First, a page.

Assessment and Interventions for Vascular Injuries Associated With Fractures

Clay A. Spitler, MD; David A. Patch, MD; Graeme E. McFarland, MD; Walt R. Smith, MD


J Am Acad Orthop Surg. 2022;30(9):387-394. 

In This Article


Diagnosis of vascular injury in the setting of bony injury begins with physical examination and can be confirmed and localized with radiographic assessment. Initial trauma evaluation should start with Advanced Trauma Life Support protocols, followed by a secondary survey including a comprehensive clinical examination of all extremities and radiographic evaluation of the affected extremities.[7] Physical examination of the injured extremity includes observation of any obvious deformity, limb positioning, presence or absence of an open wound or bony crepitus, skin color inspection of the distal extremity, and capillary refill time in the distal digits. Serial neurovascular examinations in addition to ultrasonography and angiography should be used when there is a high index of suspicion for vascular injury.[7]

Patients presenting with a peripheral arterial injury generally have hard and/or soft signs of the injury. Examples of hard signs of an arterial injury include an absent distal pulse, pulsatile bleeding, pain, paralysis, palpable thrill, and a rapidly enlarging hematoma.[7,9] If a hard sign is present but localization of the vascular injury before the incision is still needed, a rapid ultrasonography or surgeon-done arteriogram in the operating room should be obtained.[21] Soft signs of an arterial injury include a history of arterial bleeding at the scene or in transit, diminished pulses, small nonpulsatile hematoma over an artery, proximity of the wound to a named vessel, and ipsilateral neurological deficit.[7] The distinction of a soft sign requires that patients still have an arterial pulse at the level of the wrist or foot on physical examination. Patients presenting with soft signs of vascular injury should undergo a thorough pulse examination and measurement of Doppler pressures such as the Ankle Brachial Index (ABI) or Arterial Pressure Index (API). The primary difference between the two studies involves which "normal" extremity is used for comparison with the injured extremity. In the ABI, the ankle pressure of the injured extremity is compared with the brachial artery pressure in the arm. The API is calculated by measuring the systolic pressure in the affected limb divided by the systolic pressure in the unaffected limb.[22] Regardless of which test is used, if the pressure index is less than 1.0, additional diagnostic workup is indicated.[9] Of note, inaccurate API results may occur in patients with pre-existing vascular disease, and some arterial injuries (profundal femora and peroneal) do not result in distal ischemia and are not picked with API or ABI.[7]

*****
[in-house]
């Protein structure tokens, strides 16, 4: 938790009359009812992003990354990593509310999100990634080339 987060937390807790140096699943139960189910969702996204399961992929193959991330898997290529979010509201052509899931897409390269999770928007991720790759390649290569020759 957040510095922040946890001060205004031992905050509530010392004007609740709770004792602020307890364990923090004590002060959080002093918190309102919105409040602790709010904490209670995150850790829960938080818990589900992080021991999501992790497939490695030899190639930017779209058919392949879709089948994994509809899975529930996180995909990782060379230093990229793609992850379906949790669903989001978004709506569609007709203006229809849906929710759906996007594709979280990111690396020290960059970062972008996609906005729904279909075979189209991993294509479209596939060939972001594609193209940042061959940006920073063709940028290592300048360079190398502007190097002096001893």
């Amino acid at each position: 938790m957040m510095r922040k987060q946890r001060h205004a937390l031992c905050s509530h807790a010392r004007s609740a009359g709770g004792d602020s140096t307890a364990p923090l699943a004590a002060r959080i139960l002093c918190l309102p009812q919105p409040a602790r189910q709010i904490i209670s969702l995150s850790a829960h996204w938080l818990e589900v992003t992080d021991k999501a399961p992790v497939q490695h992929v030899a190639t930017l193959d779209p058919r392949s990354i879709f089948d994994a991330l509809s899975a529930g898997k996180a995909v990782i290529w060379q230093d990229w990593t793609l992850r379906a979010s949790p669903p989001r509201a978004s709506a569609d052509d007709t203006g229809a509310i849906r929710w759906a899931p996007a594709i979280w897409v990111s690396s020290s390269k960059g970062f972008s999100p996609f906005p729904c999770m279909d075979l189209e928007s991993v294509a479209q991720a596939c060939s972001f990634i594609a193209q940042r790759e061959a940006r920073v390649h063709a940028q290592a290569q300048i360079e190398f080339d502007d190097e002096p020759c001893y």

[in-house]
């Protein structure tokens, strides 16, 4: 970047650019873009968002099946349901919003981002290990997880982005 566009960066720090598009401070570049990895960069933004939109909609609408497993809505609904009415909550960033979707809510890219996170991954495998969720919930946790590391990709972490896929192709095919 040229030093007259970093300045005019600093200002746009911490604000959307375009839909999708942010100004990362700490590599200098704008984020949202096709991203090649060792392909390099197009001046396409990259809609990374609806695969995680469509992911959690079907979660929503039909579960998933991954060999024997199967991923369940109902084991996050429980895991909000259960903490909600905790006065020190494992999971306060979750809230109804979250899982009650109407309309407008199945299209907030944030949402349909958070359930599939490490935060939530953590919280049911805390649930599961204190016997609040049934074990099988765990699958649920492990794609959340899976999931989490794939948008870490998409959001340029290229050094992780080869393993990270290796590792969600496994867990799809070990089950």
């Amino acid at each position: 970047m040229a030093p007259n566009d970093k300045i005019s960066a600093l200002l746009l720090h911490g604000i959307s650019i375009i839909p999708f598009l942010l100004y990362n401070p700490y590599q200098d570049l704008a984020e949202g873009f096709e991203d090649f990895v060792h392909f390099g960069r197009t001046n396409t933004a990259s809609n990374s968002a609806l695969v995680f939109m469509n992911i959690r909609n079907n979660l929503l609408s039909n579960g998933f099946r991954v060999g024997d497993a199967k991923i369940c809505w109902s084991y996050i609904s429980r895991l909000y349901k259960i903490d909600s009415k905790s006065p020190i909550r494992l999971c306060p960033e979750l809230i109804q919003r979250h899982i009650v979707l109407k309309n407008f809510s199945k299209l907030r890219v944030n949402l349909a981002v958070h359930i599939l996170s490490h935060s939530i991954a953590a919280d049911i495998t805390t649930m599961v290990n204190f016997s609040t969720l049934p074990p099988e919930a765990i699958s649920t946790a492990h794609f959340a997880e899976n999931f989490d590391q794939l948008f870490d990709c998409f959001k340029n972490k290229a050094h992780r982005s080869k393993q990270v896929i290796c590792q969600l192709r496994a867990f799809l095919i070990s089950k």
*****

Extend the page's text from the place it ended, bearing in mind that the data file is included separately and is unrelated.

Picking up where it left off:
Surgeons should maintain a high suspicion for popliteus arterial injury in patients sustaining a knee dislocation, and if pedal pulses are diminished or absent postreduction, immediate arterial diagnostic imaging is required.[23] In addition, the incidence of compartment syndrome in blunt trauma with an associated vascular injury is as high as 59%,[24] and surgeons should closely monitor for signs and symptoms of compartment syndrome and be prepared to surgically release the affected compartments at the time of surgical intervention.